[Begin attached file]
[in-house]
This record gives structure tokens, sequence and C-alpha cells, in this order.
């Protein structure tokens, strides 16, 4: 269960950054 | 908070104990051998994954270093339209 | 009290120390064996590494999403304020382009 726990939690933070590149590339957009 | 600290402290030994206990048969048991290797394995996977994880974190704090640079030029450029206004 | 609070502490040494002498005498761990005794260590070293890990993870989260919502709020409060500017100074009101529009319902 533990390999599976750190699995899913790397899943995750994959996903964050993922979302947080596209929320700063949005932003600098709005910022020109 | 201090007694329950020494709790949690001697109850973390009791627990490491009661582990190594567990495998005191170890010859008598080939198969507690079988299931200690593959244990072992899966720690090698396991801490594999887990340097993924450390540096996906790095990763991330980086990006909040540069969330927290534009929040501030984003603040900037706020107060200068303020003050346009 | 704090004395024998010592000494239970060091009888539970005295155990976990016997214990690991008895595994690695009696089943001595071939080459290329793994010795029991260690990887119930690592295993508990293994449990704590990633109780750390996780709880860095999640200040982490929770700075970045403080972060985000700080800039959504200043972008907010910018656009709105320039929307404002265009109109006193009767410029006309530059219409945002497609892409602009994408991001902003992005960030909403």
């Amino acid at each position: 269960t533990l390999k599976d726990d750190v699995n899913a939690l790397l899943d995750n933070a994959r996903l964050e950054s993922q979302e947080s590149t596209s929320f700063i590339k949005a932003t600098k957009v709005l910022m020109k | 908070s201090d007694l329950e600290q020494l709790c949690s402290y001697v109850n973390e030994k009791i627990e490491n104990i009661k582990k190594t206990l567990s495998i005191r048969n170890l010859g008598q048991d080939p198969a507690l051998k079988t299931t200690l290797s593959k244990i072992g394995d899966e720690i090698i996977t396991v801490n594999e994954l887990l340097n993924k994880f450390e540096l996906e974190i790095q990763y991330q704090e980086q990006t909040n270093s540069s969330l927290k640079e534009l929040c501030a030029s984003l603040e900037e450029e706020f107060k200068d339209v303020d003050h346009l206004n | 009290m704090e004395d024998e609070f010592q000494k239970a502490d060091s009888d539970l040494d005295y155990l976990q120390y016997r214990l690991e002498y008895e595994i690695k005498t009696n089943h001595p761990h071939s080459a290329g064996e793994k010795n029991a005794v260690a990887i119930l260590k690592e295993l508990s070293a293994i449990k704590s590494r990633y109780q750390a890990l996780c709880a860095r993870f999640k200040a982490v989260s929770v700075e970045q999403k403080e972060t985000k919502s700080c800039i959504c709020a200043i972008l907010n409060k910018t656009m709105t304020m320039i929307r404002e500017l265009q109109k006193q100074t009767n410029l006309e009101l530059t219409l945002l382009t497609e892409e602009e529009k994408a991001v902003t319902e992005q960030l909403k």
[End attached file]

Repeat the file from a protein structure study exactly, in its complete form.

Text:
[in-house]
This record gives structure tokens, sequence and C-alpha cells, in this order.
């Protein structure tokens, strides 16, 4: 269960950054 | 908070104990051998994954270093339209 | 009290120390064996590494999403304020382009 726990939690933070590149590339957009 | 600290402290030994206990048969048991290797394995996977994880974190704090640079030029450029206004 | 609070502490040494002498005498761990005794260590070293890990993870989260919502709020409060500017100074009101529009319902 533990390999599976750190699995899913790397899943995750994959996903964050993922979302947080596209929320700063949005932003600098709005910022020109 | 201090007694329950020494709790949690001697109850973390009791627990490491009661582990190594567990495998005191170890010859008598080939198969507690079988299931200690593959244990072992899966720690090698396991801490594999887990340097993924450390540096996906790095990763991330980086990006909040540069969330927290534009929040501030984003603040900037706020107060200068303020003050346009 | 704090004395024998010592000494239970060091009888539970005295155990976990016997214990690991008895595994690695009696089943001595071939080459290329793994010795029991260690990887119930690592295993508990293994449990704590990633109780750390996780709880860095999640200040982490929770700075970045403080972060985000700080800039959504200043972008907010910018656009709105320039929307404002265009109109006193009767410029006309530059219409945002497609892409602009994408991001902003992005960030909403």
């Amino acid at each position: 269960t533990l390999k599976d726990d750190v699995n899913a939690l790397l899943d995750n933070a994959r996903l964050e950054s993922q979302e947080s590149t596209s929320f700063i590339k949005a932003t600098k957009v709005l910022m020109k | 908070s201090d007694l329950e600290q020494l709790c949690s402290y001697v109850n973390e030994k009791i627990e490491n104990i009661k582990k190594t206990l567990s495998i005191r048969n170890l010859g008598q048991d080939p198969a507690l051998k079988t299931t200690l290797s593959k244990i072992g394995d899966e720690i090698i996977t396991v801490n594999e994954l887990l340097n993924k994880f450390e540096l996906e974190i790095q990763y991330q704090e980086q990006t909040n270093s540069s969330l927290k640079e534009l929040c501030a030029s984003l603040e900037e450029e706020f107060k200068d339209v303020d003050h346009l206004n | 009290m704090e004395d024998e609070f010592q000494k239970a502490d060091s009888d539970l040494d005295y155990l976990q120390y016997r214990l690991e002498y008895e595994i690695k005498t009696n089943h001595p761990h071939s080459a290329g064996e793994k010795n029991a005794v260690a990887i119930l260590k690592e295993l508990s070293a293994i449990k704590s590494r990633y109780q750390a890990l996780c709880a860095r993870f999640k200040a982490v989260s929770v700075e970045q999403k403080e972060t985000k919502s700080c800039i959504c709020a200043i972008l907010n409060k910018t656009m709105t304020m320039i929307r404002e500017l265009q109109k006193q100074t009767n410029l006309e009101l530059t219409l945002l382009t497609e892409e602009e529009k994408a991001v902003t319902e992005q960030l909403k």